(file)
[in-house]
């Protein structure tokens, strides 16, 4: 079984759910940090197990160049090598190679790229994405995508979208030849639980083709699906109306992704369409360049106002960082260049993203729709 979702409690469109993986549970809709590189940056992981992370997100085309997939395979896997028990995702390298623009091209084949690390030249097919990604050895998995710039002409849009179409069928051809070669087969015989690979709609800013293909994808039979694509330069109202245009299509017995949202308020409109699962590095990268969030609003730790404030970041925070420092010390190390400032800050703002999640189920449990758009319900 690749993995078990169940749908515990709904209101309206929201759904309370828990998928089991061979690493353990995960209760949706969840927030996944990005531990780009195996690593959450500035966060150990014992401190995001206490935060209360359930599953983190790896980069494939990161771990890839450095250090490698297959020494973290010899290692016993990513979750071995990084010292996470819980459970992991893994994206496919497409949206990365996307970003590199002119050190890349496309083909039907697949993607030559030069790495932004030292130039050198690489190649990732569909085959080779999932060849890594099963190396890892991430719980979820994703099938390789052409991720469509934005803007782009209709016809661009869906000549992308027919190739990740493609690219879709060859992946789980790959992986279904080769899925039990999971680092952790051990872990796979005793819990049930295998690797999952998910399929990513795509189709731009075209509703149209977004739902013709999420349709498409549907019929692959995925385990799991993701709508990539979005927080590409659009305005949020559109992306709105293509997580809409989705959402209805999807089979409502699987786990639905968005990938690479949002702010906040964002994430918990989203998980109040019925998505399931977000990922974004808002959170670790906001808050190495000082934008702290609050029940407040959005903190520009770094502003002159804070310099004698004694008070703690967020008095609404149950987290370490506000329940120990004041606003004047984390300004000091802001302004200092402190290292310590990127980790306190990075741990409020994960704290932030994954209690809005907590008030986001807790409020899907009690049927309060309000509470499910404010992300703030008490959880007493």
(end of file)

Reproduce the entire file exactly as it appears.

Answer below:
[in-house]
């Protein structure tokens, strides 16, 4: 079984759910940090197990160049090598190679790229994405995508979208030849639980083709699906109306992704369409360049106002960082260049993203729709 979702409690469109993986549970809709590189940056992981992370997100085309997939395979896997028990995702390298623009091209084949690390030249097919990604050895998995710039002409849009179409069928051809070669087969015989690979709609800013293909994808039979694509330069109202245009299509017995949202308020409109699962590095990268969030609003730790404030970041925070420092010390190390400032800050703002999640189920449990758009319900 690749993995078990169940749908515990709904209101309206929201759904309370828990998928089991061979690493353990995960209760949706969840927030996944990005531990780009195996690593959450500035966060150990014992401190995001206490935060209360359930599953983190790896980069494939990161771990890839450095250090490698297959020494973290010899290692016993990513979750071995990084010292996470819980459970992991893994994206496919497409949206990365996307970003590199002119050190890349496309083909039907697949993607030559030069790495932004030292130039050198690489190649990732569909085959080779999932060849890594099963190396890892991430719980979820994703099938390789052409991720469509934005803007782009209709016809661009869906000549992308027919190739990740493609690219879709060859992946789980790959992986279904080769899925039990999971680092952790051990872990796979005793819990049930295998690797999952998910399929990513795509189709731009075209509703149209977004739902013709999420349709498409549907019929692959995925385990799991993701709508990539979005927080590409659009305005949020559109992306709105293509997580809409989705959402209805999807089979409502699987786990639905968005990938690479949002702010906040964002994430918990989203998980109040019925998505399931977000990922974004808002959170670790906001808050190495000082934008702290609050029940407040959005903190520009770094502003002159804070310099004698004694008070703690967020008095609404149950987290370490506000329940120990004041606003004047984390300004000091802001302004200092402190290292310590990127980790306190990075741990409020994960704290932030994954209690809005907590008030986001807790409020899907009690049927309060309000509470499910404010992300703030008490959880007493």